Tastes Like Chicken

For those of you who read last week's column on the plague of frogs at my house: relax. This week's headline does not refer to my new frog reduction program.

Honestly, after finding frogs on the trees, under the deck and in my basement, about the last place I want to find a frog is on my dinner plate.

No, it refers to a new PETA (People for the Ethical Treatment of Animals) campaign against a major fast food retailer, which we will not name but instead refer to by the code, “KFC.” PETA alleges that KFC has made misleading statements about its treatment of chickens.

Strangely enough, PETA doesn't have a beef with what KFC itself does to chickens, which is to throw them in a deep fryer. No, they are upset about what happens before that, to chickens on the farm. Given that, not so long ago, dismemberment and boiling oil was the punishment reserved for peasants who had annoyed the king, I wasn't sure I understood their logic.

So I checked out the campaign. Apparently, life as a chicken isn't much fun. From birth until the white-meat-in-a-crispy-golden-brown-breading stage, it's hard going. Chickens on the farm are subjected to rough handling, painful procedures, overcrowding and toxic fumes. I'm sure all of you out in corporate cubicle land can relate.

And that's assuming you're not one of the thousands of chicks siphoned off every year at Easter for a brief career as a cute basket accessory. After several days of being squished, poked and prodded by over-sugared toddlers, these fowl soon get chucked out on to the street. Here, they have to peck out a meager living in the back alleys, fighting for space amongst the other no-longer-popular pets like iguanas, tarantulas, ferrets and Vietnamese pot-bellied pigs. Assuming the boa constrictors don't eat them all first.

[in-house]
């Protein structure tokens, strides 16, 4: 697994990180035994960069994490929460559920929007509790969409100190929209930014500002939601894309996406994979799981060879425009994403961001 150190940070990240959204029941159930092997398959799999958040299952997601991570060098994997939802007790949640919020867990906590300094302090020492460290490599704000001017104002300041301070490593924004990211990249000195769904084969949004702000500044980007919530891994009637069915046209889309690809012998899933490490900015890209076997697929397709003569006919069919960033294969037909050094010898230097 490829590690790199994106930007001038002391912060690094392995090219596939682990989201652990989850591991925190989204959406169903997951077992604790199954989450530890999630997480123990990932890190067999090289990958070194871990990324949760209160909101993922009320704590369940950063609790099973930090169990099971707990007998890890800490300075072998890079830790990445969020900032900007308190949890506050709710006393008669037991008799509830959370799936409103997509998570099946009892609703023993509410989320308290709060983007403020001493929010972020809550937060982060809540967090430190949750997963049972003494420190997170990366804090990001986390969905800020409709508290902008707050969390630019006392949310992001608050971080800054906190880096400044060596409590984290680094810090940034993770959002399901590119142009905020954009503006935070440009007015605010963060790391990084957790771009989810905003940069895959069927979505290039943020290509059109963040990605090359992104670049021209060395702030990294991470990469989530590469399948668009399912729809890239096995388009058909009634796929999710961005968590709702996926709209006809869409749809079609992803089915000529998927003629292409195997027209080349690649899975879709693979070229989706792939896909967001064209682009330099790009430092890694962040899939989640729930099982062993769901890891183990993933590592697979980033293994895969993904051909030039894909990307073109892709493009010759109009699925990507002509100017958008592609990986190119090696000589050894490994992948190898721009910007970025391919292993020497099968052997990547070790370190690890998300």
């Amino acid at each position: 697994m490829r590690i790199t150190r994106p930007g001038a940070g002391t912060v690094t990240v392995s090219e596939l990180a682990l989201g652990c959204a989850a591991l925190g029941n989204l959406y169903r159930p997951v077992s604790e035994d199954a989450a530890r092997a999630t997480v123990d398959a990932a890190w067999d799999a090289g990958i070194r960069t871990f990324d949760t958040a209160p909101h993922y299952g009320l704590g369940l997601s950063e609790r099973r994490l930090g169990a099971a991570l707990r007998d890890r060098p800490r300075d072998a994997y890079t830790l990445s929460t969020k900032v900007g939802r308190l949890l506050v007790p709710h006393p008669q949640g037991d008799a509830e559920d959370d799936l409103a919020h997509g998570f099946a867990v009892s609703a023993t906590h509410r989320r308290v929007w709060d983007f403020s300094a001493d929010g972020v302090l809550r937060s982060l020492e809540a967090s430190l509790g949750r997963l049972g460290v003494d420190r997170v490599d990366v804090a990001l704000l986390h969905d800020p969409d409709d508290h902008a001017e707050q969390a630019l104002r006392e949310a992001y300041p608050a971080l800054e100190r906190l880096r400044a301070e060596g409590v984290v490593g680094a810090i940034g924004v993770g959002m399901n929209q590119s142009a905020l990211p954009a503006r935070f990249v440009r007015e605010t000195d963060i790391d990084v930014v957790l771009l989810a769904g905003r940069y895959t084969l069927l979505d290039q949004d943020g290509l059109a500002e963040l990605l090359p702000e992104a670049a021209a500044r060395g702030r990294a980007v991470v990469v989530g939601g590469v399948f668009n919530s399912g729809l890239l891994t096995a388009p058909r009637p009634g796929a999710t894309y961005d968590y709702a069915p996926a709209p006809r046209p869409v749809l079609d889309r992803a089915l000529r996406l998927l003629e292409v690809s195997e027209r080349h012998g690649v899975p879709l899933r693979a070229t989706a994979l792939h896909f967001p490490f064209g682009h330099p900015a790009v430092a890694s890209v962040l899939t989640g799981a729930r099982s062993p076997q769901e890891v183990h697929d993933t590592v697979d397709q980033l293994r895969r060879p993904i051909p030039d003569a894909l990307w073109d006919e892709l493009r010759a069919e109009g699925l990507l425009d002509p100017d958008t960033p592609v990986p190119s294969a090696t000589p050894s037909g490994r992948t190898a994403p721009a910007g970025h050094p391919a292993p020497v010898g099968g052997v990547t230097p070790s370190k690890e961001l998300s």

Okay, seriously for a moment, mass livestock operations are not great places, and PETA does well to point out that these places could be made a lot better. The problem with PETA is, well… the problem with PETA is features like “The Hidden Lives of Chickens.”

This feature has a picture of a celebrity posing with a chicken. It has quotes like – “some chickens like classic rock, while others like classical music” and “chickens are as smart as small children” and “There are hidden depths to chickens, definitely.”

Yes, it's this sort of thing that causes professional joke writers all around the world to shout “woohoo!” and scribble down several pages worth of material before heading out to the golf course for the rest of the week.

This is because no one is going to seriously believe that poultry have passions. Consider the following:

CHICK: Dad, I've decided. I want to be an author. Think of it! I could be as big a literary name as Chicken Little!

CHOOK: Sorry kid. You're destined to be a buffalo wing.

CHICK: But I even know how to type! I hunt and peck!

CHOOK: It's either honey garlic or barbecue sauce. Now get over it.

I sympathize with the overall message, and wish that we didn't have to kill and eat things. I can't even cut up a salad without remembering an article I read once which said that plants show a spike in electrical response when you cut them – in effect a silent scream. Try not to think about what it must be like when you mow your lawn,


But since we can't even get them to answer a very simple question, (why did you cross the road anyway?), when it comes to claiming hidden depths to chickens … well…

I have to cry fowl.

To read more of Chandra's work, visit www.ChandraKClarke.com.

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